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    Rough Mutant Induce Macrophage Death via Activating IRE1α Pathway of Endoplasmic Reticulum Stress by Enhanced T4SS Secretion. Li Peng,Tian Mingxing,Bao Yanqing,Hu Hai,Liu Jiameng,Yin Yi,Ding Chan,Wang Shaohui,Yu Shengqing Frontiers in cellular and infection microbiology is a Gram-negative facultative intracellular pathogen that causes the worldwide zoonosis, known as brucellosis. virulence relies mostly on its ability to invade and replicate within phagocytic cells. The type IV secretion system (T4SS) and lipopolysaccharide are two major virulence factors. rough mutants reportedly induce the death of infected macrophages, which is T4SS dependent. However, the underlying molecular mechanism remains unclear. In this study, the T4SS secretion capacities of rough mutant and its smooth wild-type strain were comparatively investigated, by constructing the firefly luciferase fused T4SS effector, BPE123 and VceC. In addition, quantitative real-time PCR and western blotting were used to analyze the T4SS expression. The results showed that T4SS expression and secretion were enhanced significantly in the rough mutant. We also found that the activity of the T4SS operon promoter was notably increased in the rough mutant, which depends on quorum sensing-related regulators of VjbR upregulation. Cell infection and cell death assays revealed that deletion of in the rough mutant absolutely abolished cytotoxicity within macrophages by downregulating T4SS expression. This suggests that up-regulation of T4SS promoted by VjbR in rough mutant Δ contribute to macrophage death. In addition, we found that the rough mutant induce macrophage death via activating IRE1α pathway of endoplasmic reticulum stress. Taken together, our study provide evidence that in comparison to the smooth wild-type strain, VjbR upregulation in the rough mutant increases transcription of the operon, resulting in overexpression of the gene, accompanied by the over-secretion of effecter proteins, thereby causing the death of infected macrophages via activating IRE1α pathway of endoplasmic reticulum stress, suggesting novel insights into the molecular mechanisms associated with rough mutant-induced macrophage cytotoxicity. 10.3389/fcimb.2017.00422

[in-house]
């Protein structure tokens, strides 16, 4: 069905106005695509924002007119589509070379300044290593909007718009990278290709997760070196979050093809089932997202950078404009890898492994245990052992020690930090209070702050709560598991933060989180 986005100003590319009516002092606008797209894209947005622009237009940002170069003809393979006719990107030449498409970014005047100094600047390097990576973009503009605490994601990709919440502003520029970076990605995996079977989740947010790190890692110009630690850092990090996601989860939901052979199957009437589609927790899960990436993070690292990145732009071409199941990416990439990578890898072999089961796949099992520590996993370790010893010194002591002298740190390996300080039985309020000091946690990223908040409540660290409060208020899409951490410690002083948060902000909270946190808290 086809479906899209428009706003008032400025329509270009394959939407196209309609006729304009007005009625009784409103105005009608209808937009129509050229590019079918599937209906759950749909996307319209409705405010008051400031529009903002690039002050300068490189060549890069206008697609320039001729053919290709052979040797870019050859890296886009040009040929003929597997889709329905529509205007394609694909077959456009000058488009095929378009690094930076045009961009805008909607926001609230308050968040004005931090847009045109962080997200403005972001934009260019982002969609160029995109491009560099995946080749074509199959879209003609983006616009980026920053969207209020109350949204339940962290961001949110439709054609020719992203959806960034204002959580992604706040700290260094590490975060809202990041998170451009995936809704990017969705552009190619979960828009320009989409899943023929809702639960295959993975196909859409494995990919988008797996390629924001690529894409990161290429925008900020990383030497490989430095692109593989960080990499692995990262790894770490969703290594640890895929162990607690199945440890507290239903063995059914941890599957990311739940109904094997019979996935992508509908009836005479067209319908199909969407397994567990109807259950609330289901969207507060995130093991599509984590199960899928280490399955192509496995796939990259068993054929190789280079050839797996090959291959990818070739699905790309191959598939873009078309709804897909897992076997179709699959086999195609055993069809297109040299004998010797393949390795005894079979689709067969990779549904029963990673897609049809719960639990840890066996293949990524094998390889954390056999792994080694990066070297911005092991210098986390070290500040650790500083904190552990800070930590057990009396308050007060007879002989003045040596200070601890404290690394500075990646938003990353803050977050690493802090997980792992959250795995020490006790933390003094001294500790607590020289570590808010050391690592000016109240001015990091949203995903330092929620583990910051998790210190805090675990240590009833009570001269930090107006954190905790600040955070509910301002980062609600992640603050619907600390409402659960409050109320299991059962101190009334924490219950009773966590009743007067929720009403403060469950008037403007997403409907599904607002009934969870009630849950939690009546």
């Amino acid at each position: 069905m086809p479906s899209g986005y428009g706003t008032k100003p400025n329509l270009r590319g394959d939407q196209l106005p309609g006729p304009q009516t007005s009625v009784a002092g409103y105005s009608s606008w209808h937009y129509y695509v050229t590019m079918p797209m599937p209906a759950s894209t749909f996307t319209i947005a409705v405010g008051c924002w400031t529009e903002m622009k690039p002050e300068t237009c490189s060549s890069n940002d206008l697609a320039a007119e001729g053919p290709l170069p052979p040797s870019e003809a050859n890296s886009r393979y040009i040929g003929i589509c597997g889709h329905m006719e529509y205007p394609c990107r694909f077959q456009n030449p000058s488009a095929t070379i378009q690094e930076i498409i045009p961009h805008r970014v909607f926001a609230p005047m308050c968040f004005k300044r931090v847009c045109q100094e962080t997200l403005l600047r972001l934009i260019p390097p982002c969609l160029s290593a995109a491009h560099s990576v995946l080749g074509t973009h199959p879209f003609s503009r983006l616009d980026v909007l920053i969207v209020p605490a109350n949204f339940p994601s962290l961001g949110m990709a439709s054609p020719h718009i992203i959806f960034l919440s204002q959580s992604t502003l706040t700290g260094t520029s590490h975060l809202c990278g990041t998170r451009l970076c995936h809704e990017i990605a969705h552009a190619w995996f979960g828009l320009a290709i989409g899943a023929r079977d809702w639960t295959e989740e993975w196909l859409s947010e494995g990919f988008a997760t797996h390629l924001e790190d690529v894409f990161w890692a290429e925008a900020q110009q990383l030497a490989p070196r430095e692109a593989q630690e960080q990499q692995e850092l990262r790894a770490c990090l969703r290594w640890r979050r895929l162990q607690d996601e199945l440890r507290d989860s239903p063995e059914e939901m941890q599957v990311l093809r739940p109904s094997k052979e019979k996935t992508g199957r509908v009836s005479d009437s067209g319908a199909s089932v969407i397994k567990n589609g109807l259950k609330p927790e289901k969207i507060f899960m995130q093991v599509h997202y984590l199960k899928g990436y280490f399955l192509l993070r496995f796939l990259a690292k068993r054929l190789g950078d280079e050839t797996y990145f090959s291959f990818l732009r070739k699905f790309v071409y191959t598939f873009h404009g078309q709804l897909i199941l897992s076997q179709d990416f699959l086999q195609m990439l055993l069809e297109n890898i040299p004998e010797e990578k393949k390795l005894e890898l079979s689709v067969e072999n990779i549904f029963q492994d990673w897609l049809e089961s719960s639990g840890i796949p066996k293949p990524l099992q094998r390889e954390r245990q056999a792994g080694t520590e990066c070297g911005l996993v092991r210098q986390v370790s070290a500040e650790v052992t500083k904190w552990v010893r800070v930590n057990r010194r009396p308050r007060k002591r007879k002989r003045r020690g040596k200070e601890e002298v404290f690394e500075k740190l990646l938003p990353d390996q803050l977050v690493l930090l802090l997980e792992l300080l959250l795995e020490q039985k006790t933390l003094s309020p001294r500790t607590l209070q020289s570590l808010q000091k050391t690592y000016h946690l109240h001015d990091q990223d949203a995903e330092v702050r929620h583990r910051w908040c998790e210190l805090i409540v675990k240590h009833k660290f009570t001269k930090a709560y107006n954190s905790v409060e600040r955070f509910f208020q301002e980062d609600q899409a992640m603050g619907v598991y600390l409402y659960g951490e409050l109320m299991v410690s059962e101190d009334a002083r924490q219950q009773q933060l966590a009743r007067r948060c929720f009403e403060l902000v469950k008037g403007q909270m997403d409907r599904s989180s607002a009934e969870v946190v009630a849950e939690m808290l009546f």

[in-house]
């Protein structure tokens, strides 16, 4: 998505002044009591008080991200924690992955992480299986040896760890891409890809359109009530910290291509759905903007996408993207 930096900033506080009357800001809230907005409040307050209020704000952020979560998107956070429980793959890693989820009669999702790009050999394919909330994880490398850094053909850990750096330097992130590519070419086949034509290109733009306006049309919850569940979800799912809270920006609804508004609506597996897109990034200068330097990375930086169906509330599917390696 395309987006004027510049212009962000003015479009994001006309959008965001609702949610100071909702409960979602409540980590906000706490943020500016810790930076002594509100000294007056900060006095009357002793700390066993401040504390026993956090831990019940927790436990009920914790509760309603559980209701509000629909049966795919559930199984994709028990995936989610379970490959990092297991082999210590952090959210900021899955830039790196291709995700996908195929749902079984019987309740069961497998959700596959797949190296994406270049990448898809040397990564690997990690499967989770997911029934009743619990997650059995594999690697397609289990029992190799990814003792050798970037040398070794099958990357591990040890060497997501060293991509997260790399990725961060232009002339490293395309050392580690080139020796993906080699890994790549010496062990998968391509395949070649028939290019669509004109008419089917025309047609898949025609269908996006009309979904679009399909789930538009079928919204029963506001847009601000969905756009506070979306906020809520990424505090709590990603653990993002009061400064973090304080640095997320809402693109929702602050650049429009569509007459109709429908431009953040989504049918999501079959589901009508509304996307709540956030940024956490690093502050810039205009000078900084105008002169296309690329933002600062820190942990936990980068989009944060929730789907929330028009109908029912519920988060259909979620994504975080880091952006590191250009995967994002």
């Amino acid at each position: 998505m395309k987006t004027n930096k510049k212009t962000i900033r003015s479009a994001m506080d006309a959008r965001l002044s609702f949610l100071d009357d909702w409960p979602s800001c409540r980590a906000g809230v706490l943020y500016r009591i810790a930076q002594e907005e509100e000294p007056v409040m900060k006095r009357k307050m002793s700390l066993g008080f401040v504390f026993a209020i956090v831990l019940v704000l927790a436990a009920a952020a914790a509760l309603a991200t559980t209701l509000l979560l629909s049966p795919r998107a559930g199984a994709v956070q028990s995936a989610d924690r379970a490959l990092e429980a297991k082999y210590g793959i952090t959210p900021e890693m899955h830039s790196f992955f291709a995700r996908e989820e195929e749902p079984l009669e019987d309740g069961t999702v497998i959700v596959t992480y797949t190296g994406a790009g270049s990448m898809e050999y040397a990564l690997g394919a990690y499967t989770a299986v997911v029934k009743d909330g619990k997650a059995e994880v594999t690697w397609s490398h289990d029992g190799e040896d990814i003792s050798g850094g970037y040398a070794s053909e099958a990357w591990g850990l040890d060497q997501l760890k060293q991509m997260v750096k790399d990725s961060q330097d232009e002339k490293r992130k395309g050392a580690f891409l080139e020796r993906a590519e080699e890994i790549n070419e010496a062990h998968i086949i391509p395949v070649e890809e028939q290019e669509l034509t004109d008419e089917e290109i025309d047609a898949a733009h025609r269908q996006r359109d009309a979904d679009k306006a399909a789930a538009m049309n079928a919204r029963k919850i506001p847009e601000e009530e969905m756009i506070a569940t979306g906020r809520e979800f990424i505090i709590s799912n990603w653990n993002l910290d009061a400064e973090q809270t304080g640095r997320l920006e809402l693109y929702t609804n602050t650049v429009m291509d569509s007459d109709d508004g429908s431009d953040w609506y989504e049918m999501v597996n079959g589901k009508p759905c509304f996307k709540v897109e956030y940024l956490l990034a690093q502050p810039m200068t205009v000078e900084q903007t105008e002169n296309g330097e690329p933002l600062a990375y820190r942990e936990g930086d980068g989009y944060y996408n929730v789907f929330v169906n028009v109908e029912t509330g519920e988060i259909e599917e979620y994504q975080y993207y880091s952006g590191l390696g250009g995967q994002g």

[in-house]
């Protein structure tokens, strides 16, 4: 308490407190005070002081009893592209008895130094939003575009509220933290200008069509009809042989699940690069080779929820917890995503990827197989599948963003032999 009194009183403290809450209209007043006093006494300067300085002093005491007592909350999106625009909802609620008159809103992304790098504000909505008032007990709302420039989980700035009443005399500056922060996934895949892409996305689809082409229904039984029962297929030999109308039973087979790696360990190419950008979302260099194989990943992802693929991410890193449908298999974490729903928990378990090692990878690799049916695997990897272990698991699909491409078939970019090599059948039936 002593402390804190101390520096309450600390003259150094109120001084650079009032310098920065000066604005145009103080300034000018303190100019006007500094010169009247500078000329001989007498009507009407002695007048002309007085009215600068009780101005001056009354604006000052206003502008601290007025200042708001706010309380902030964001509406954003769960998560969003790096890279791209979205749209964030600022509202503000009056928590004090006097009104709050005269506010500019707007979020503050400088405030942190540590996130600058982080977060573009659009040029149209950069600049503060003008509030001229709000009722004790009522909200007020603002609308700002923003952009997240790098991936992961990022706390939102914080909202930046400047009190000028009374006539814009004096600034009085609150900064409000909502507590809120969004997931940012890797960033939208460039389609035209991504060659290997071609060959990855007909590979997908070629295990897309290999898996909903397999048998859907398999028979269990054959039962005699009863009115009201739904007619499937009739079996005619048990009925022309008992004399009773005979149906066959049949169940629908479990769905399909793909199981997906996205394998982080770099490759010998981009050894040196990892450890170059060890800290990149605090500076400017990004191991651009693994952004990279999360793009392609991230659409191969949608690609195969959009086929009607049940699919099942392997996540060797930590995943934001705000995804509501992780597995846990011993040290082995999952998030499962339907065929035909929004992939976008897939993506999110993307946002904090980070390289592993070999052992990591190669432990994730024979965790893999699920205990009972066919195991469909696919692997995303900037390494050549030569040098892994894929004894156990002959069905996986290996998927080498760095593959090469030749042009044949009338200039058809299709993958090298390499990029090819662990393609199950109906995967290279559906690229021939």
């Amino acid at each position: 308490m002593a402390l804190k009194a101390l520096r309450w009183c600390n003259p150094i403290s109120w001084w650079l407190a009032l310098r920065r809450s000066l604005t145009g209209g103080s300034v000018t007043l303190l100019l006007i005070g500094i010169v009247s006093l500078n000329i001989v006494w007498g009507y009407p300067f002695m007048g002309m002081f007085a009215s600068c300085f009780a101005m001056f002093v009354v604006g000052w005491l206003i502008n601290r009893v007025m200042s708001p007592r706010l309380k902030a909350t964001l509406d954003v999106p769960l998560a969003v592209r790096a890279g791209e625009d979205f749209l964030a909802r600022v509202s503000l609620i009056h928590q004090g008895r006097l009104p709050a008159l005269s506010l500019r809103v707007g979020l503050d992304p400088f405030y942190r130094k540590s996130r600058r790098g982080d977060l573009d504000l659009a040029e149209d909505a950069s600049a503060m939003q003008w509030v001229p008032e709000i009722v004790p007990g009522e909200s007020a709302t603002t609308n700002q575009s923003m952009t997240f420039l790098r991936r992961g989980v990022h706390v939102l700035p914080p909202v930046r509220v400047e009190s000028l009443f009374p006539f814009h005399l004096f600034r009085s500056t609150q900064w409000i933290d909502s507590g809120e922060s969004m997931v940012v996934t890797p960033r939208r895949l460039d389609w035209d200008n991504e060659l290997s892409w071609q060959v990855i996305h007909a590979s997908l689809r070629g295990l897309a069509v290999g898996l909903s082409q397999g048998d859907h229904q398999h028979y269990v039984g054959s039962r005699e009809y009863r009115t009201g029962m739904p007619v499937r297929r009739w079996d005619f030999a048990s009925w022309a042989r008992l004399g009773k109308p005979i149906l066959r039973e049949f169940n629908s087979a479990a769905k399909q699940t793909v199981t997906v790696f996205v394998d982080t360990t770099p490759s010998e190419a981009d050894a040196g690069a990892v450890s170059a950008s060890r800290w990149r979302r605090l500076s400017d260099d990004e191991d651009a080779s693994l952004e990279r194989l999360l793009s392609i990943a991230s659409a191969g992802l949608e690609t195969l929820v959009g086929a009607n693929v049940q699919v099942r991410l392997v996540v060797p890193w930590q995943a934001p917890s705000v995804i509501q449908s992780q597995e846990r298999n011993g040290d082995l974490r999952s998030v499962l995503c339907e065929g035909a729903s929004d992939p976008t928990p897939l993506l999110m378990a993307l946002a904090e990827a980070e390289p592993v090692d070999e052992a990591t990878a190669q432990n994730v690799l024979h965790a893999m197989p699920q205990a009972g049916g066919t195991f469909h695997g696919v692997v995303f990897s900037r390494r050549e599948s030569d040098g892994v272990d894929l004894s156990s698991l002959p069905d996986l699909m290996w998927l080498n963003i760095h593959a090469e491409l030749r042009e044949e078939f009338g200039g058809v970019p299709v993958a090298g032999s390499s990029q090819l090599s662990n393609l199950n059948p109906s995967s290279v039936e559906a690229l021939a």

eIF2α-CHOP-BCl-2/JNK and IRE1α-XBP1/JNK signaling promote apoptosis and inflammation and support the proliferation of Newcastle disease virus. Li Yanrong,Jiang Weiyu,Niu Qiaona,Sun Yingjie,Meng Chunchun,Tan Lei,Song Cuiping,Qiu Xusheng,Liao Ying,Ding Chan Cell death & disease Newcastle disease virus (NDV) causes severe infectious disease in poultry and selectively kills tumor cells, by inducing apoptosis and cytokines secretion. In this report, we study the mechanisms underlying NDV-induced apoptosis by investigating the unfolded protein response (UPR). We found that NDV infection activated all three branches of the UPR signaling (PERK-eIF2α, ATF6, and IRE1α) and triggered apoptosis, in avian cells (DF-1 and CEF) and in various human cancer cell types (HeLa, Cal27, HN13, A549, H1299, Huh7, and HepG2). Interestingly, the suppression of either apoptosis or UPR led to impaired NDV proliferation. Meanwhile, the inhibition of UPR by 4-PBA protected cells from NDV-induced apoptosis. Further study revealed that activation of PERK-eIF2α induced the expression of transcription factor CHOP, which subsequently promoted apoptosis by downregulating BCL-2/MCL-1, promoting JNK signaling and suppressing AKT signaling. In parallel, IRE1α mediated the splicing of XBP1 mRNA and resulted in the translation and nuclear translocation of XBP1s, thereby promoting the transcription of ER chaperones and components of ER-associated degradation (ERAD). Furthermore, IRE1α promoted apoptosis and cytokines secretion via the activation of JNK signaling. Knock down and overexpression studies showed that CHOP, IRE1α, XBP1, and JNK supported efficient virus proliferation. Our study demonstrates that the induction of eIF2α-CHOP-BCL-2/JNK and IRE1α-XBP1/JNK signaling cascades promote apoptosis and cytokines secretion, and these signaling cascades support NDV proliferation. 10.1038/s41419-019-2128-6